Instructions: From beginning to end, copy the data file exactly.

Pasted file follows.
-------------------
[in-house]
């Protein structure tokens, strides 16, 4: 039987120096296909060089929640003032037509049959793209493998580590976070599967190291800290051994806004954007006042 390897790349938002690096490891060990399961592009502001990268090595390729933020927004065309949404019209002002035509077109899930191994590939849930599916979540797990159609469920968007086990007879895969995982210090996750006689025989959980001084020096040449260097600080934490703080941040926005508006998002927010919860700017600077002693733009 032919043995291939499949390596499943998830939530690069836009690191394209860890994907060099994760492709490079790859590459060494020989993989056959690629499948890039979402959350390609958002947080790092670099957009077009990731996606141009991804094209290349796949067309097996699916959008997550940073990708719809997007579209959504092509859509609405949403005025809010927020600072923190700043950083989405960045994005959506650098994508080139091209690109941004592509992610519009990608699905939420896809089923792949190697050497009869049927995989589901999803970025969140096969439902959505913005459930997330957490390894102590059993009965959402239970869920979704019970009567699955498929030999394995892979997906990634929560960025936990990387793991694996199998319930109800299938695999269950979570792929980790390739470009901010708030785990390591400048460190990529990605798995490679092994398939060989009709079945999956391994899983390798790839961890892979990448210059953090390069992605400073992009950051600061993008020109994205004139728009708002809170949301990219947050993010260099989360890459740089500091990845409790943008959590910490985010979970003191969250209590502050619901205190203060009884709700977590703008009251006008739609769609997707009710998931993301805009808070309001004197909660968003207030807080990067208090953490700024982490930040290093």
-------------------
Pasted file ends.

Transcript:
[in-house]
């Protein structure tokens, strides 16, 4: 039987120096296909060089929640003032037509049959793209493998580590976070599967190291800290051994806004954007006042 390897790349938002690096490891060990399961592009502001990268090595390729933020927004065309949404019209002002035509077109899930191994590939849930599916979540797990159609469920968007086990007879895969995982210090996750006689025989959980001084020096040449260097600080934490703080941040926005508006998002927010919860700017600077002693733009 032919043995291939499949390596499943998830939530690069836009690191394209860890994907060099994760492709490079790859590459060494020989993989056959690629499948890039979402959350390609958002947080790092670099957009077009990731996606141009991804094209290349796949067309097996699916959008997550940073990708719809997007579209959504092509859509609405949403005025809010927020600072923190700043950083989405960045994005959506650098994508080139091209690109941004592509992610519009990608699905939420896809089923792949190697050497009869049927995989589901999803970025969140096969439902959505913005459930997330957490390894102590059993009965959402239970869920979704019970009567699955498929030999394995892979997906990634929560960025936990990387793991694996199998319930109800299938695999269950979570792929980790390739470009901010708030785990390591400048460190990529990605798995490679092994398939060989009709079945999956391994899983390798790839961890892979990448210059953090390069992605400073992009950051600061993008020109994205004139728009708002809170949301990219947050993010260099989360890459740089500091990845409790943008959590910490985010979970003191969250209590502050619901205190203060009884709700977590703008009251006008739609769609997707009710998931993301805009808070309001004197909660968003207030807080990067208090953490700024982490930040290093």